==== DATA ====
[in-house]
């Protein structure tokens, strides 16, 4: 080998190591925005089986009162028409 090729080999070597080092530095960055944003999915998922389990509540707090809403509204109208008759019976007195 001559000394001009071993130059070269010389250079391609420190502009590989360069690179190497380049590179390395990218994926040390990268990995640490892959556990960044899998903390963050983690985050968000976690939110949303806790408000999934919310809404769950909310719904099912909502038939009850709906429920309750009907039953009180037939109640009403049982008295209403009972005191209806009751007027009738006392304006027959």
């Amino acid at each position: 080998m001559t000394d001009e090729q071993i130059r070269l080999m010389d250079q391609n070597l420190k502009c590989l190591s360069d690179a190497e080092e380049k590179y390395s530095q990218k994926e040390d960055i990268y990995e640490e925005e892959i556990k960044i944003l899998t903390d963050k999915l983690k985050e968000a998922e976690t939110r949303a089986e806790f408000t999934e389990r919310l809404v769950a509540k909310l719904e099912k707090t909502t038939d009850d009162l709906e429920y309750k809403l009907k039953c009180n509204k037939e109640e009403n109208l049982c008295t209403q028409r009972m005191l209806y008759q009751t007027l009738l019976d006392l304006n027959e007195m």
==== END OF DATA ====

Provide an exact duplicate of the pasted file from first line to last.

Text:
[in-house]
């Protein structure tokens, strides 16, 4: 080998190591925005089986009162028409 090729080999070597080092530095960055944003999915998922389990509540707090809403509204109208008759019976007195 001559000394001009071993130059070269010389250079391609420190502009590989360069690179190497380049590179390395990218994926040390990268990995640490892959556990960044899998903390963050983690985050968000976690939110949303806790408000999934919310809404769950909310719904099912909502038939009850709906429920309750009907039953009180037939109640009403049982008295209403009972005191209806009751007027009738006392304006027959």
């Amino acid at each position: 080998m001559t000394d001009e090729q071993i130059r070269l080999m010389d250079q391609n070597l420190k502009c590989l190591s360069d690179a190497e080092e380049k590179y390395s530095q990218k994926e040390d960055i990268y990995e640490e925005e892959i556990k960044i944003l899998t903390d963050k999915l983690k985050e968000a998922e976690t939110r949303a089986e806790f408000t999934e389990r919310l809404v769950a509540k909310l719904e099912k707090t909502t038939d009850d009162l709906e429920y309750k809403l009907k039953c009180n509204k037939e109640e009403n109208l049982c008295t209403q028409r009972m005191l209806y008759q009751t007027l009738l019976d006392l304006n027959e007195m």